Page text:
AND for the considerations aforesaid, the Surety doth hereby for the Surety, and the heirs, executors, and administrators of the Surety, further covenant with the Master, party hereto, his executors and administrators, that the Surety, or the executors or administrators of the Surety, shall at all times during the said term, provide the Pupil Teacher with all proper lodging, food, apparel, washing, medicine, and medical attendance.

AND in consideration of the covenants and agreements herein contained on the part of the Surety and the People Teacher, he, the Master, party hereto, doth hereby for himself, his heirs, executors and administrators, covenant with the Pupil Teacher, his executors and administrators and also as a separate covenant with the Surety and the executors and administrators, of the Surety, that he, the Master, party hereto, shall at all times during the said term, or so much thereof as he shall continue Master of the said school, to the best of his ability, teach the Pupil Teacher the business of a Schoolmaster as carried  on in the said school, and afford him daily opportunities (Sundays and the usual school holidays only accepted), of learning and practising the art of teaching in the said school, under the third superintendence of him, the Master, party hereto, and to devote one hour and a half at the least in every morning or evening, before or after the usual hours of school keeping (except as aforesaid), to the further personal instruction of the Pupil Teacher in the several branches of useful learning usually taught in the said school, including in each of the several years of the apprenticeship, the subjects of instruction in which, under the regulations of the Committee of Council on Education respecting the education of Pupil Teachers, hereunto appended, such apprenticed Pupil Teachers are to be examined in the successive years of their apprenticeship, so as to prepare the Pupil Teacher for such examination, in order to entitle him to obtain the stipend awarded in each year by the Committee of Council on Education to such apprentice as may be found duly qualified.

PROVIDED always, and it is hereby intended, that in the event of the Master, party hereto, or any future Master, dying or ceasing to be the Master of the said school, before the expiration of the said term, the Pupil Teacher and this present indenture of apprenticeship, shall be assigned and made over to the succeeding Master for the time being, for the residue of the said term; and of the stipulations herein contained shall be as binding and effectual in all respects between such succeeding Master for the time being on the one hand, and the Surety and the Pupil Teacher respectively on the other hand, as if those present had been entered into with and by such succeeding Master in his own person.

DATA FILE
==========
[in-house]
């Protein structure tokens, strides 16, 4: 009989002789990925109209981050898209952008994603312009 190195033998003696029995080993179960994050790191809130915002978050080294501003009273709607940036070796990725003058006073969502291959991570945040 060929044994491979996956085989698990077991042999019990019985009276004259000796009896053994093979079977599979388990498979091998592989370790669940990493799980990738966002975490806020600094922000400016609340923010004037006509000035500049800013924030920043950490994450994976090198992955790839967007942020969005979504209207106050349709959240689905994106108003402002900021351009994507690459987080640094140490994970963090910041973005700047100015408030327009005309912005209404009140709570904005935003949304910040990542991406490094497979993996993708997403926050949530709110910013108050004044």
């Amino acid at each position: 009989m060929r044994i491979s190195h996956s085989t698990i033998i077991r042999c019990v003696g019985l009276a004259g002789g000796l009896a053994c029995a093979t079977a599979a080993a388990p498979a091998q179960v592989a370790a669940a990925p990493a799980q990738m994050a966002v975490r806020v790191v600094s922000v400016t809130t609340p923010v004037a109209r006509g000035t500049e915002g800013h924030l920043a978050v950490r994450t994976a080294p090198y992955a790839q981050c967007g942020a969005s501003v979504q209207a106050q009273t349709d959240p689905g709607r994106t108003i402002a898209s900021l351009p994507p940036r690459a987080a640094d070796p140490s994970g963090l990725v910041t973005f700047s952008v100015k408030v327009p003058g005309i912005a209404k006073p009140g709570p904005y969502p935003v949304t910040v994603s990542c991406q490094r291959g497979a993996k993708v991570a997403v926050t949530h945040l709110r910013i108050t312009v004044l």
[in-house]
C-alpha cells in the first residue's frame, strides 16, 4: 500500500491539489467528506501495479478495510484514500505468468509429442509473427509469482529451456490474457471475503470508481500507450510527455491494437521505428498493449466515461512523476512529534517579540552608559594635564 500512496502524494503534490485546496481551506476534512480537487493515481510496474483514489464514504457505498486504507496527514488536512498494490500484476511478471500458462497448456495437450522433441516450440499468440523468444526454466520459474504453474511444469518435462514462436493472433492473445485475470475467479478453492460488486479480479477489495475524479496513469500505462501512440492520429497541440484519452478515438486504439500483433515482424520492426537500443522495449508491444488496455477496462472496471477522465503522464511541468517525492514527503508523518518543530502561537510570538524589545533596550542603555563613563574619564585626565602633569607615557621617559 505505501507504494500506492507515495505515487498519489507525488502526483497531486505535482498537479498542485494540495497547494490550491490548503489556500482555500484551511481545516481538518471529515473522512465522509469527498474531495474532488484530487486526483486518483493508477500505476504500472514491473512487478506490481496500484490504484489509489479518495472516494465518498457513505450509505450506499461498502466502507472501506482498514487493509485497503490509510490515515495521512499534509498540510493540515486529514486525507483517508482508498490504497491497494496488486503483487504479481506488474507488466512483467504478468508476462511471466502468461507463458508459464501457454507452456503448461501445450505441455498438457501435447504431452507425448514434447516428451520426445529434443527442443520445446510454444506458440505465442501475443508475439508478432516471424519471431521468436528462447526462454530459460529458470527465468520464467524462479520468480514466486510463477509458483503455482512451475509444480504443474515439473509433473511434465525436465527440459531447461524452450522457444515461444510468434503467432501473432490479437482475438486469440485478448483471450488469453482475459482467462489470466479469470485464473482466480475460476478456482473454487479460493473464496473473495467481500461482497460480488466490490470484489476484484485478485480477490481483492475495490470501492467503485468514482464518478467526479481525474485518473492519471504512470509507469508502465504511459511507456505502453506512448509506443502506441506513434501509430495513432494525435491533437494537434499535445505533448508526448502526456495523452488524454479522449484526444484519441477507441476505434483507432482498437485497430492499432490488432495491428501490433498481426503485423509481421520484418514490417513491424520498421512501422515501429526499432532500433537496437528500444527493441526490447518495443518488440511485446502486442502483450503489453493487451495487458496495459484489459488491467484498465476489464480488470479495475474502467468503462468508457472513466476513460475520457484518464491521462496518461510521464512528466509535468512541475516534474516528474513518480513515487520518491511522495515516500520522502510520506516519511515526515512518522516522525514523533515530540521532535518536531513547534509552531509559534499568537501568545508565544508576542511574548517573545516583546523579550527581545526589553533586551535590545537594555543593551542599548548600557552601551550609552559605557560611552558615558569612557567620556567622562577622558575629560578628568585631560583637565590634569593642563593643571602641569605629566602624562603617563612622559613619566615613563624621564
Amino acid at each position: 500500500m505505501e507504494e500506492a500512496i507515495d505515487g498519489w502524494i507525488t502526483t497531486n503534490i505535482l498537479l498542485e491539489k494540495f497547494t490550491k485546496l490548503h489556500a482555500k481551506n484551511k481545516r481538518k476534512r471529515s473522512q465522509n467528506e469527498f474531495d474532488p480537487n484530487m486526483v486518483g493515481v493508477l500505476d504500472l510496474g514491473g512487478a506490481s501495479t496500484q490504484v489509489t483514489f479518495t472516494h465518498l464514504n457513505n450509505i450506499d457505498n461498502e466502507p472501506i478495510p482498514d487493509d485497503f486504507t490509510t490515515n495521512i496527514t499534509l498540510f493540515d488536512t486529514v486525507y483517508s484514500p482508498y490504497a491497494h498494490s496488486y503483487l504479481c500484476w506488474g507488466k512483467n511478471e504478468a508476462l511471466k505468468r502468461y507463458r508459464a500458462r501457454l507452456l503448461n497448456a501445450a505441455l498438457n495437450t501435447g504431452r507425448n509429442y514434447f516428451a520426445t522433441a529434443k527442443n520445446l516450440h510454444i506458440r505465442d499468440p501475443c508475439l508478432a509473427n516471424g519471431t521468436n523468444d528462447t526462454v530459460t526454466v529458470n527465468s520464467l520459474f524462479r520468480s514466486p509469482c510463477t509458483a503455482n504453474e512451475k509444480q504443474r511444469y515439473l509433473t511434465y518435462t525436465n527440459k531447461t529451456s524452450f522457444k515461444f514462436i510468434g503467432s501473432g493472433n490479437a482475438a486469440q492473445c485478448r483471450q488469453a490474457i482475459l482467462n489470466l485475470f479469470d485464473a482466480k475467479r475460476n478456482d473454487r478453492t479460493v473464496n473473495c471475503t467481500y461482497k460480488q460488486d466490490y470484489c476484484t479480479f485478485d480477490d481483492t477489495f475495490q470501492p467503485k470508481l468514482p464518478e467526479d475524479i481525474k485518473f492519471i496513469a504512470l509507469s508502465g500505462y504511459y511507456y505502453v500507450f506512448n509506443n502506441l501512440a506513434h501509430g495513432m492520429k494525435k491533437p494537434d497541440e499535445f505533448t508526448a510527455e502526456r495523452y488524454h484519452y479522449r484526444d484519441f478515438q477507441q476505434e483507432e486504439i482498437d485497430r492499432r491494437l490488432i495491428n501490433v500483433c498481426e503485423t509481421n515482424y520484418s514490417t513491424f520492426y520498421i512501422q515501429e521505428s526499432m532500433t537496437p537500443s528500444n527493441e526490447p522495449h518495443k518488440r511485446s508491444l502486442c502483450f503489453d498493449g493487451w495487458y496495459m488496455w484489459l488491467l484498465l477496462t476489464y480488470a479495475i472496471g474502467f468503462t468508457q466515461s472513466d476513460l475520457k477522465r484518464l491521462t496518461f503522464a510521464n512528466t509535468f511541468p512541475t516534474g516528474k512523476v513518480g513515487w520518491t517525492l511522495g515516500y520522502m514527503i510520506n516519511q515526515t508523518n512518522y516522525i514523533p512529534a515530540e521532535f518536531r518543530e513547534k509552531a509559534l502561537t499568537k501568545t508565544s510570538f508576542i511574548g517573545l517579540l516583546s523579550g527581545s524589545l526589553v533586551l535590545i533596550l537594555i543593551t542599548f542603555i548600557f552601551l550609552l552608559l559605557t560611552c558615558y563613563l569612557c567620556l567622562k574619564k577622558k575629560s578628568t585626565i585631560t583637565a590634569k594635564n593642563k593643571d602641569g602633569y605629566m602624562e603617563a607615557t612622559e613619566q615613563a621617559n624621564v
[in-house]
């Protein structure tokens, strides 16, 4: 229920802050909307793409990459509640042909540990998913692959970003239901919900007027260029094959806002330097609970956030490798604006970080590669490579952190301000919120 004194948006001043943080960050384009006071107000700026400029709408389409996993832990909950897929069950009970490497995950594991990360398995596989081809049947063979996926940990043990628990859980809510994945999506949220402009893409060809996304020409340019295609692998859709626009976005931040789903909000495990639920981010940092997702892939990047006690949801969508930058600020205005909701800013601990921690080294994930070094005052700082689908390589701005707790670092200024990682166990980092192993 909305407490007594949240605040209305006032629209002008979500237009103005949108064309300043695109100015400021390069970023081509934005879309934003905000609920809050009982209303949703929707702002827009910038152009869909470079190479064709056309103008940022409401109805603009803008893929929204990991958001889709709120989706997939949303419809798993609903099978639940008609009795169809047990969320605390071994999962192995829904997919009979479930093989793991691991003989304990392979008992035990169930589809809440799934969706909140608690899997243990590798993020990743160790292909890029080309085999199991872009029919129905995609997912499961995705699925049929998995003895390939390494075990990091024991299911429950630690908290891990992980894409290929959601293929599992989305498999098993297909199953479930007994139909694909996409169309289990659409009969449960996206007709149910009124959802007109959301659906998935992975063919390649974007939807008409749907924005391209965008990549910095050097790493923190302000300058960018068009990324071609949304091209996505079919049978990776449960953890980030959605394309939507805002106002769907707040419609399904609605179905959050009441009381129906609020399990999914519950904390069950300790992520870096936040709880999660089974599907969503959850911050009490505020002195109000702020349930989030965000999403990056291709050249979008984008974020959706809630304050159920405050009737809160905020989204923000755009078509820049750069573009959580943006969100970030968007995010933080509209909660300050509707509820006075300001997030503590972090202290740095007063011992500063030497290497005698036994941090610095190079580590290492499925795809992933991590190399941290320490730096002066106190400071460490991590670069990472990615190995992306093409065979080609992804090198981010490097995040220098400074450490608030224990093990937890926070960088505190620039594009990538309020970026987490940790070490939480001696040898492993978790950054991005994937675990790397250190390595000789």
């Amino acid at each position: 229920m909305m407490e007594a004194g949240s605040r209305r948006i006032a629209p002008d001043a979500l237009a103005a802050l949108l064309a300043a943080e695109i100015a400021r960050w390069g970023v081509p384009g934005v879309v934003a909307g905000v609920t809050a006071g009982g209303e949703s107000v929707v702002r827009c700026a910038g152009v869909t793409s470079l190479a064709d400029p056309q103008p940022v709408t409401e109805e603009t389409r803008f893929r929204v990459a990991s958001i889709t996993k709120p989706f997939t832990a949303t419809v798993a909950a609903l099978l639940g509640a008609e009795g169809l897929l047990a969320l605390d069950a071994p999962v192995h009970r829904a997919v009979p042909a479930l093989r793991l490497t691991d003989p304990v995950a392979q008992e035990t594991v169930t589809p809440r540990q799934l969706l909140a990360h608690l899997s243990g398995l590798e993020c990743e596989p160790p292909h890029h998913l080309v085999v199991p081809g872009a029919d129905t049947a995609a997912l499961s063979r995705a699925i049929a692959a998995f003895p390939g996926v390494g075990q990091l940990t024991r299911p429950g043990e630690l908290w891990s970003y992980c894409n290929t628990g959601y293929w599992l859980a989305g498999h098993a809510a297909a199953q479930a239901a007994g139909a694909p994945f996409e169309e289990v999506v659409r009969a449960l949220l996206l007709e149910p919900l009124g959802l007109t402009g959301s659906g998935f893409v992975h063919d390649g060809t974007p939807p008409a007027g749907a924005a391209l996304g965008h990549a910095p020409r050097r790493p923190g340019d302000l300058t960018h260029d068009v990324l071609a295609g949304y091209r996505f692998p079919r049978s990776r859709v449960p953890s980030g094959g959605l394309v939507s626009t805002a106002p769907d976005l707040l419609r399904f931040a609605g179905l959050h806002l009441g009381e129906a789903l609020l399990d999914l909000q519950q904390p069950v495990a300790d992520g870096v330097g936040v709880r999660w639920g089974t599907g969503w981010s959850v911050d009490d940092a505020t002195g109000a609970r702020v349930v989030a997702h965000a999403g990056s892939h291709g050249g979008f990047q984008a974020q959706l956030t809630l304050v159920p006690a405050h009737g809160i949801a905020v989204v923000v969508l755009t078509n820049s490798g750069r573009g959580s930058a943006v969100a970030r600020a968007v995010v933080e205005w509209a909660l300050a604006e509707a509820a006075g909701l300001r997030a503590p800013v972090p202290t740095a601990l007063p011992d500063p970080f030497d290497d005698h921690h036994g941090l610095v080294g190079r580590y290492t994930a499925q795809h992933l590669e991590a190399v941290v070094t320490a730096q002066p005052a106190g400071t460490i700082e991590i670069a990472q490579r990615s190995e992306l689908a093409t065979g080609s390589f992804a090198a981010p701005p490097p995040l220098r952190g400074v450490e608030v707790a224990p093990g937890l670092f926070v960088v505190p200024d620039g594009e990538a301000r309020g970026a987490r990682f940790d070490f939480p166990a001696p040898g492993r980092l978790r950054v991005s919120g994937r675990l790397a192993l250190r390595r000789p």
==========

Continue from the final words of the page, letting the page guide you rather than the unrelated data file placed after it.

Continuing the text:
AND the Master, party hereto, so far as relates to the acts and defaults of himself, his executors and administrators, doth hereby, for himself, his heirs, executors and administrators, covenant with the Surety and the executors and administrators of the Surety; and the Surety so far as relates to the acts and defaults of the Surety, and the executors and administrators of the Surety, and the acts and defaults of the People Teacher, doth hereby, full of the Surety, and the heirs, executors and administrators of the Surety, covenant with the Master, party hereto,  his executors and administrators, in man following; (that is to say) that all such deeds and other acts in the law shall be made and entered into by the Master, party hereto, his executors and  administrators and  by the succeeding Master or Masters of the said school, and his or their executors and administrators, and by the Surety and the executors and administrators of the Surety, and by the Pupil Teacher, as shall be proper for effectuating the assignment of the People Teacher, in manner aforesaid, and for binding or the necessary parties to covenants and stipulations corresponding with the covenants and stipulations of these presents.

PROVIDED  always, that if the Master, party hereto, or any future Master of the said school, shall be desirous of determining the apprenticeship of the Pupil Teacher, then and in any such case (although the Pupil Teacher May not in any respect have conducted himself so to entitle such Master, independently of this present provision, to dismiss him or to procure his dismissal by any Justices of the Peace or other competent authority), it shall be lawful for him, with the written consent of the (6)  for the time being of the said school, to put an end to  these presents  by paying to the Pupil Teacher, in addition to the proportional arrears of his salary, if any be payable to him, such as further sum as he would have been entitled to if he had continued to serve as an apprentice under these presents for the further period of six calendar months, or until the end of the said term which shall first happen, or such some as shall be deemed proper by the said (6)———- if no salary be payable to the Pupil Teacher.